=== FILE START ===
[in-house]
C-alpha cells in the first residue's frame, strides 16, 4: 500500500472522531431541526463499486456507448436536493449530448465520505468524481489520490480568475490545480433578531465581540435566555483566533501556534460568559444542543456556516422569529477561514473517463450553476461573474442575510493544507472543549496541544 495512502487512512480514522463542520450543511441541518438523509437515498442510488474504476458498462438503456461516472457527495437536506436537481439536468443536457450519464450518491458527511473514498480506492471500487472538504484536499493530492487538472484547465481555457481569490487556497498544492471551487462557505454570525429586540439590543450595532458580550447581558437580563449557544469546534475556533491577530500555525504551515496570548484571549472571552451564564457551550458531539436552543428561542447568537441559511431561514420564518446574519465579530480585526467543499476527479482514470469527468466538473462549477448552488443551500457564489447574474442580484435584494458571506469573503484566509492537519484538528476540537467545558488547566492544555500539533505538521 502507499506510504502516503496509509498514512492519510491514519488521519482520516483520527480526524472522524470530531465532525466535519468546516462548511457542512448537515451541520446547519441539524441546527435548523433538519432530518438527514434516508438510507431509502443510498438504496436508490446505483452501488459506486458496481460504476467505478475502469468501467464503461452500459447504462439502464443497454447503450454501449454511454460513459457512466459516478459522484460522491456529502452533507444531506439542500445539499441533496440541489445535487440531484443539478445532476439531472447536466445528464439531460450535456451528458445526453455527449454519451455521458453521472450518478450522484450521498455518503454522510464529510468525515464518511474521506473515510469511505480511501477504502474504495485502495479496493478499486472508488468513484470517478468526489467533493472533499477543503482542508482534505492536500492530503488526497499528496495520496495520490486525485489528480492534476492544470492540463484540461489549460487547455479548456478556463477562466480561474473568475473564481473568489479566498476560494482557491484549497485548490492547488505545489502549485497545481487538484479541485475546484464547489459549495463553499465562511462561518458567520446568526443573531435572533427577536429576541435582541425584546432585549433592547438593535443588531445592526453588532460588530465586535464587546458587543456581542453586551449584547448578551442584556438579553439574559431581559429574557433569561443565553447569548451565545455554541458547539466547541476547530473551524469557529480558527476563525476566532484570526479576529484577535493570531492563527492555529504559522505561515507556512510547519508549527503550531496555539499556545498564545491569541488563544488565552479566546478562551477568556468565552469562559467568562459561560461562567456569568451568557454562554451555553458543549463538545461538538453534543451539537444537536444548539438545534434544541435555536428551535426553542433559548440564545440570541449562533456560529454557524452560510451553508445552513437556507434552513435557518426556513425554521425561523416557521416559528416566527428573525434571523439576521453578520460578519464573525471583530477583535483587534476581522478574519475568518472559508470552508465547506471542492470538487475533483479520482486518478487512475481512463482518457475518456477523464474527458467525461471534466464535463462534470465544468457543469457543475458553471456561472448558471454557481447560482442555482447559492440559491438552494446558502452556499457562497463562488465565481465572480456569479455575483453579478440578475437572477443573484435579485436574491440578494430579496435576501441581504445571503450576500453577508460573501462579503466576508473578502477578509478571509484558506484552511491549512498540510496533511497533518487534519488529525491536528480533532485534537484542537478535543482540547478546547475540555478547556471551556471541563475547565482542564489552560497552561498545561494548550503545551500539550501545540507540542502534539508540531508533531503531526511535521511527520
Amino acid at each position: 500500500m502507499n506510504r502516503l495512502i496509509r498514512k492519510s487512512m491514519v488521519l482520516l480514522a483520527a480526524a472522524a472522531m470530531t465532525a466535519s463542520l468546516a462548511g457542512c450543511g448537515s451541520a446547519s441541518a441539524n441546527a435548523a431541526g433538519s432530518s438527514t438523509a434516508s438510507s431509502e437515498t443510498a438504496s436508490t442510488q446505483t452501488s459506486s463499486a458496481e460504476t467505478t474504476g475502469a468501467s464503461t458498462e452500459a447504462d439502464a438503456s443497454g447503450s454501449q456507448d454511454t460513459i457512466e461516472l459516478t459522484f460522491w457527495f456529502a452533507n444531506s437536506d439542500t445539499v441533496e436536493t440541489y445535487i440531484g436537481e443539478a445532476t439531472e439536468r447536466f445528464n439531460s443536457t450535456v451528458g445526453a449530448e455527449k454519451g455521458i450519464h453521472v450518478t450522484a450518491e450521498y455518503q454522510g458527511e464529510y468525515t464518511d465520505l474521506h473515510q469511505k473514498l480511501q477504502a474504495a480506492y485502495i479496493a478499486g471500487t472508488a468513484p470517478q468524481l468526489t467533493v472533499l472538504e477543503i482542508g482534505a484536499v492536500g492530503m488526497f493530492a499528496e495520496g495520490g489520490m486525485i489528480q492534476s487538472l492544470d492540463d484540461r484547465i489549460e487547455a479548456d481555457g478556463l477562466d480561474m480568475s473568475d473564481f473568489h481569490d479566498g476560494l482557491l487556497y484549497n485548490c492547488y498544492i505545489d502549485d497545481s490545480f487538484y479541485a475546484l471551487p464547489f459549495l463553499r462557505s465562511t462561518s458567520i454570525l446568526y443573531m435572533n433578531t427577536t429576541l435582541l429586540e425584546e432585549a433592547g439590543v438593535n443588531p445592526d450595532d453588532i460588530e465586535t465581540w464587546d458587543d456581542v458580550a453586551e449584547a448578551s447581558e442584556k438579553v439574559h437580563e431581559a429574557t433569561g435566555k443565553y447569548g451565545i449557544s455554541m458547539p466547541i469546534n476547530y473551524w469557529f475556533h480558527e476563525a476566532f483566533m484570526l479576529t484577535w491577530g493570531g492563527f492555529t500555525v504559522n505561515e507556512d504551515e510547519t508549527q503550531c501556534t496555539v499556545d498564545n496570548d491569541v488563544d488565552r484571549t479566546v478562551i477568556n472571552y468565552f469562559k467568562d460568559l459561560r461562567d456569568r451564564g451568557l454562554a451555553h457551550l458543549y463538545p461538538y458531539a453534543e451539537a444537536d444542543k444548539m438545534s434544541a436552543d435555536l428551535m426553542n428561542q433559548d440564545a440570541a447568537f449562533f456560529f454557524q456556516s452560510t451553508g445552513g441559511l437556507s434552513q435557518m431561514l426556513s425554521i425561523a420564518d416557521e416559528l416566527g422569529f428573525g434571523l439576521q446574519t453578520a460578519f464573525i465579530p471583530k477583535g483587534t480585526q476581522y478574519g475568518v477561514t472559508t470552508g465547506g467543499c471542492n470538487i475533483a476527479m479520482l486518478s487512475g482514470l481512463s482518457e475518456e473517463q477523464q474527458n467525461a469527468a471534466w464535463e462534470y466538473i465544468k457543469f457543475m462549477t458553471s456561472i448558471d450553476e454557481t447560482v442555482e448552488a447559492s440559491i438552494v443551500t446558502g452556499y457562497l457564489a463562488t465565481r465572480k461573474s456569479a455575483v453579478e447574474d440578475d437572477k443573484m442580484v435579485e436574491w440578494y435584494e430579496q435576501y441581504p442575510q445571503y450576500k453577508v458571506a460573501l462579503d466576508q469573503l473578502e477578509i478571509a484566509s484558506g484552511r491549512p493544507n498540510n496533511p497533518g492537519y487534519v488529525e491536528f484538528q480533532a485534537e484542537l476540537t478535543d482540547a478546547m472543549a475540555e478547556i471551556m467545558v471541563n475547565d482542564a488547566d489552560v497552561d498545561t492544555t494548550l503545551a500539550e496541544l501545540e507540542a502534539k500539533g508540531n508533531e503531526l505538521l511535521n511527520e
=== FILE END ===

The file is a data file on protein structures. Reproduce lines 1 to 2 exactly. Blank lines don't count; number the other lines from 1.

[in-house]
C-alpha cells in the first residue's frame, strides 16, 4: 500500500472522531431541526463499486456507448436536493449530448465520505468524481489520490480568475490545480433578531465581540435566555483566533501556534460568559444542543456556516422569529477561514473517463450553476461573474442575510493544507472543549496541544 495512502487512512480514522463542520450543511441541518438523509437515498442510488474504476458498462438503456461516472457527495437536506436537481439536468443536457450519464450518491458527511473514498480506492471500487472538504484536499493530492487538472484547465481555457481569490487556497498544492471551487462557505454570525429586540439590543450595532458580550447581558437580563449557544469546534475556533491577530500555525504551515496570548484571549472571552451564564457551550458531539436552543428561542447568537441559511431561514420564518446574519465579530480585526467543499476527479482514470469527468466538473462549477448552488443551500457564489447574474442580484435584494458571506469573503484566509492537519484538528476540537467545558488547566492544555500539533505538521 502507499506510504502516503496509509498514512492519510491514519488521519482520516483520527480526524472522524470530531465532525466535519468546516462548511457542512448537515451541520446547519441539524441546527435548523433538519432530518438527514434516508438510507431509502443510498438504496436508490446505483452501488459506486458496481460504476467505478475502469468501467464503461452500459447504462439502464443497454447503450454501449454511454460513459457512466459516478459522484460522491456529502452533507444531506439542500445539499441533496440541489445535487440531484443539478445532476439531472447536466445528464439531460450535456451528458445526453455527449454519451455521458453521472450518478450522484450521498455518503454522510464529510468525515464518511474521506473515510469511505480511501477504502474504495485502495479496493478499486472508488468513484470517478468526489467533493472533499477543503482542508482534505492536500492530503488526497499528496495520496495520490486525485489528480492534476492544470492540463484540461489549460487547455479548456478556463477562466480561474473568475473564481473568489479566498476560494482557491484549497485548490492547488505545489502549485497545481487538484479541485475546484464547489459549495463553499465562511462561518458567520446568526443573531435572533427577536429576541435582541425584546432585549433592547438593535443588531445592526453588532460588530465586535464587546458587543456581542453586551449584547448578551442584556438579553439574559431581559429574557433569561443565553447569548451565545455554541458547539466547541476547530473551524469557529480558527476563525476566532484570526479576529484577535493570531492563527492555529504559522505561515507556512510547519508549527503550531496555539499556545498564545491569541488563544488565552479566546478562551477568556468565552469562559467568562459561560461562567456569568451568557454562554451555553458543549463538545461538538453534543451539537444537536444548539438545534434544541435555536428551535426553542433559548440564545440570541449562533456560529454557524452560510451553508445552513437556507434552513435557518426556513425554521425561523416557521416559528416566527428573525434571523439576521453578520460578519464573525471583530477583535483587534476581522478574519475568518472559508470552508465547506471542492470538487475533483479520482486518478487512475481512463482518457475518456477523464474527458467525461471534466464535463462534470465544468457543469457543475458553471456561472448558471454557481447560482442555482447559492440559491438552494446558502452556499457562497463562488465565481465572480456569479455575483453579478440578475437572477443573484435579485436574491440578494430579496435576501441581504445571503450576500453577508460573501462579503466576508473578502477578509478571509484558506484552511491549512498540510496533511497533518487534519488529525491536528480533532485534537484542537478535543482540547478546547475540555478547556471551556471541563475547565482542564489552560497552561498545561494548550503545551500539550501545540507540542502534539508540531508533531503531526511535521511527520